But, produce consumption up this winter compared with last winter
WASHINGTON, D.C. -- Americans' self-reported healthy eating habits dipped slightly in 2011, after improving in 2010. The percentage of Americans reporting they ate healthy all day "yesterday" declined to 66.1% in 2011 from 67.7% in 2010. Likewise, 56.0% of Americans reported eating five or more servings of fresh fruits and vegetables on at least four days in the previous week last year, down from 57.1% in 2010. As a result, the gains observed from 2009 to 2010 were essentially undone last year.
Gallup and Healthways ask at least 1,000 Americans each day about their eating habits as part of the Gallup-Healthways Well-Being Index. The data reported here are based on yearly aggregates of more than 350,000 interviews per year.
Americans' decreased consumption of healthy food in 2011 may be related to their ability to access fresh, affordable fruits and vegetables in their community. Slightly fewer Americans said they had access to affordable fruits and vegetables in 2011 (90.8%) than in 2010 (92.3%).
Still, the vast majority of Americans report having access to affordable produce, which is better than is the case in many countries. Thus, because access to fresh fruits and vegetables is widespread in the U.S., it appears that health problems related to healthy eating -- such as obesity, type-2 diabetes, and coronary heart disease -- are less a reflection of access to proper foods and more Americans' lifestyle choices pertaining to food choice and exercise. Gallup and Healthways also observed this trend of healthy eating trailing access to fresh produce in 2010, highlighting the challenge for those who are encouraging Americans to eat more fruits and vegetables.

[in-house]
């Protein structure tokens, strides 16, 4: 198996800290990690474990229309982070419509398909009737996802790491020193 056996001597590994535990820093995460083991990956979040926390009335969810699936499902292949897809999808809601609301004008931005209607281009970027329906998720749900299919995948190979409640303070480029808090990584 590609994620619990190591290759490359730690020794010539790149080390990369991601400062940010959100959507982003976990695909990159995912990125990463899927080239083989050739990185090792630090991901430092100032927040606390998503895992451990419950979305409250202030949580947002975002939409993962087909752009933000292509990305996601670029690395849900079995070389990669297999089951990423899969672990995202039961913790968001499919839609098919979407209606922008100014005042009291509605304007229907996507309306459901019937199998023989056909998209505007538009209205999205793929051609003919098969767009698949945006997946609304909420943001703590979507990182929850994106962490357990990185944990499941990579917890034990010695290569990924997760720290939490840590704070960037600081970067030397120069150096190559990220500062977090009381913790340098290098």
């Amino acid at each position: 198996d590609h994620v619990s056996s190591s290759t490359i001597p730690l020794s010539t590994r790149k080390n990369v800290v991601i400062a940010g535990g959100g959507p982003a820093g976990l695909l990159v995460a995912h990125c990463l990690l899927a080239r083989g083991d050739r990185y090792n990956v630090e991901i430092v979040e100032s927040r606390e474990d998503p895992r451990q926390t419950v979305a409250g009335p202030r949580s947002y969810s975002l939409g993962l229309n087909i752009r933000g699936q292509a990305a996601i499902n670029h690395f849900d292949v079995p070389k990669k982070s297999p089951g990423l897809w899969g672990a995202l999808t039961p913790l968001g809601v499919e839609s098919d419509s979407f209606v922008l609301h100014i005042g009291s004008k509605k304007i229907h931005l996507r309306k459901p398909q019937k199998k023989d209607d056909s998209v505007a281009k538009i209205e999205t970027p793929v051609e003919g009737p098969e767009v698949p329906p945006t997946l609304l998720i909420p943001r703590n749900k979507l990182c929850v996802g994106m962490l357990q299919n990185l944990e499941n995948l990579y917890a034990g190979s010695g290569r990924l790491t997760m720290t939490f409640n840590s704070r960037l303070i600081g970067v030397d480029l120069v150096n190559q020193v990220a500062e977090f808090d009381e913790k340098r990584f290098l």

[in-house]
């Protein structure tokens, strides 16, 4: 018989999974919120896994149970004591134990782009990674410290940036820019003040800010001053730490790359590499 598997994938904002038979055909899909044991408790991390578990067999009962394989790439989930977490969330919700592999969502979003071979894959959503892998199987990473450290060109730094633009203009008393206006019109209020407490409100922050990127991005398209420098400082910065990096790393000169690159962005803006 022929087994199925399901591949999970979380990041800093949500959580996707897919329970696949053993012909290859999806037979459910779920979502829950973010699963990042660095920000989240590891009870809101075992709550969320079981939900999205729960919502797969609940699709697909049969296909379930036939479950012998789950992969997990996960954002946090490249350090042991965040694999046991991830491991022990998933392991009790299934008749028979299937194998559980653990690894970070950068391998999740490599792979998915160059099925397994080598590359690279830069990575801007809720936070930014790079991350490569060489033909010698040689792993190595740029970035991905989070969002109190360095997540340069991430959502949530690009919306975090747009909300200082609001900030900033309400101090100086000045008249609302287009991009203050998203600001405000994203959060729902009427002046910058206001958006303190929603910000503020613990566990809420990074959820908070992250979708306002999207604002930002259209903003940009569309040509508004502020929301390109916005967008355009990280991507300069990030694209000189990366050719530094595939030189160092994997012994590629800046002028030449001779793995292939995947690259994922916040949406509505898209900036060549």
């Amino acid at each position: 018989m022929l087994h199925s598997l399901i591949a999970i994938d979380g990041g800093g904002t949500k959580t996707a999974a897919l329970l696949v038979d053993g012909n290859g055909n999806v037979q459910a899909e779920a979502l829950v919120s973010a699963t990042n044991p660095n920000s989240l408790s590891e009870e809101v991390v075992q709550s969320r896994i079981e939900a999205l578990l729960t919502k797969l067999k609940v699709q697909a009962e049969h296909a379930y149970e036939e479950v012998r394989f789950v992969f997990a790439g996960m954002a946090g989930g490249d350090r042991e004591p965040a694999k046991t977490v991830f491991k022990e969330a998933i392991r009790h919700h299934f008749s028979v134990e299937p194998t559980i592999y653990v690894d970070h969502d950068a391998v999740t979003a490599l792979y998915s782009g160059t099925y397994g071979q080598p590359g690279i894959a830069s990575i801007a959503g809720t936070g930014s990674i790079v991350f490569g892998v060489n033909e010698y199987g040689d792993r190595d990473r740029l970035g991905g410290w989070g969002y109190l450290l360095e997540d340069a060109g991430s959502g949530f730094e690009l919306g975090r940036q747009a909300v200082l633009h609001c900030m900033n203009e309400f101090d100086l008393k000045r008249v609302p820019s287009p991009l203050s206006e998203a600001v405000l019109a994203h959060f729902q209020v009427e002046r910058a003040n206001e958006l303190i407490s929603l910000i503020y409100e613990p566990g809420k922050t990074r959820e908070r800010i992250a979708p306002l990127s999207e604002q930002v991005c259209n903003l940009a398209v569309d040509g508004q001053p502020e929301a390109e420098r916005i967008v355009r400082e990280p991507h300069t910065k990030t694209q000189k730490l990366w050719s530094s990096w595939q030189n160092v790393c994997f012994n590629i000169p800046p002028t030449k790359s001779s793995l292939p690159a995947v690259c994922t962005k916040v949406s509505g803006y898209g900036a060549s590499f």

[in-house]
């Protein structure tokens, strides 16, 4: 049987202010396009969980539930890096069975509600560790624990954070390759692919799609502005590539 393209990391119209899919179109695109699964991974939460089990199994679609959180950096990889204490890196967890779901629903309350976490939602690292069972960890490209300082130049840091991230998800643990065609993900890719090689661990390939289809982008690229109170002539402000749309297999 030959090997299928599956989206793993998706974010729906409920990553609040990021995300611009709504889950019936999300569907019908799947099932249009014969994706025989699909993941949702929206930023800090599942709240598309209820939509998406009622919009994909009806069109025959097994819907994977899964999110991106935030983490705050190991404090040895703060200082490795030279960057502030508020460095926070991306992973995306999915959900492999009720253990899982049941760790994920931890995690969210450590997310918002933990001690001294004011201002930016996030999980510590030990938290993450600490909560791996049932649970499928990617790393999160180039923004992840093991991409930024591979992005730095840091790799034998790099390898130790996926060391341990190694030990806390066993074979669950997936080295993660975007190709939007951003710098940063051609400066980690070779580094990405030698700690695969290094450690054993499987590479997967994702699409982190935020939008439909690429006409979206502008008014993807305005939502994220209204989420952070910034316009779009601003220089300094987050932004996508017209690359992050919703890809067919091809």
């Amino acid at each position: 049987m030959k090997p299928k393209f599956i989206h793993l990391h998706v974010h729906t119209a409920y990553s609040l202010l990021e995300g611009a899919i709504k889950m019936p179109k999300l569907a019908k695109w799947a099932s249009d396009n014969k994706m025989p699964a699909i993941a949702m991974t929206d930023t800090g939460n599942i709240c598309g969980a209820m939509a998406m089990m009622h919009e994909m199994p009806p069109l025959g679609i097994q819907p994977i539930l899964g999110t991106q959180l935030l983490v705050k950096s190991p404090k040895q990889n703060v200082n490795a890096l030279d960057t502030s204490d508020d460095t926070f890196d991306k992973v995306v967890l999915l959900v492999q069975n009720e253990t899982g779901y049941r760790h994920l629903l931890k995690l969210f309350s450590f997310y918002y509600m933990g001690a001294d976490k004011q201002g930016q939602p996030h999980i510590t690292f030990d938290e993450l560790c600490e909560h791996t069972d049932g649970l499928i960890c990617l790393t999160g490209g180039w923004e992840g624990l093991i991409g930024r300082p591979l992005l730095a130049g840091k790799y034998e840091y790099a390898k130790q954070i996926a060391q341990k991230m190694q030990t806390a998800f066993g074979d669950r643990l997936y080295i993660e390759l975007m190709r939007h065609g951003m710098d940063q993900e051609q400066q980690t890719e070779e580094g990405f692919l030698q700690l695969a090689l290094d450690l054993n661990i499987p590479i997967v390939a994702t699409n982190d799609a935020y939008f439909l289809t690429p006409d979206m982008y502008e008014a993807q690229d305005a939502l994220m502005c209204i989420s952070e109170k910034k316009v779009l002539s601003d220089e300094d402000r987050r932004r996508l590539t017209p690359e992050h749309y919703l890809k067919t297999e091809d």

Produce Consumption Higher During Winter 2012 Compared With 2011
In terms of fruit and vegetable consumption, this year is off to a better start compared with last year. While Americans generally tend to make less healthy choices in winter months, more Americans ate fresh fruits and vegetables frequently this winter than last winter. The percentage of Americans who ate fresh fruit and vegetables frequently in January (55.7%), February (57.4%), and March (57.4%) 2012 were higher than in the same months in 2011.
This year-over-year increase in healthy behaviors mirrors the increase in frequent exercise Gallup and Healthways also found this winter. The unusually warm winter weather, the fourth warmest on U.S. record, could be a contributing factor to the increased level of produce consumption and exercise.
However, the warm weather has not seemed to have an effect on Americans' healthy eating habits "all day yesterday." So far this trend shows that a slightly lower percentage of Americans reported eating healthier in January (67.4%), February (66.6%), and March (66.7%) 2012 compared with the same months in 2011.
Americans' Access to Affordable Fruits and Vegetables Lower During Winter 2012
The monthly trend for Americans reporting easy access to affordable produce this winter has not improved compared with the same months in 2011. In February 2012, 90.5% of Americans reported having access to fruits and vegetables, compared with 91.2% in February 2011. This monthly trend continues the annual decline in access seen in 2011. The decreased access to produce may account for the dip in Americans reporting they ate healthy all day yesterday. While the numbers have decreased since their peak in 2010, the data show that nine out of 10 Americans have access to fresh fruits and vegetables in their community.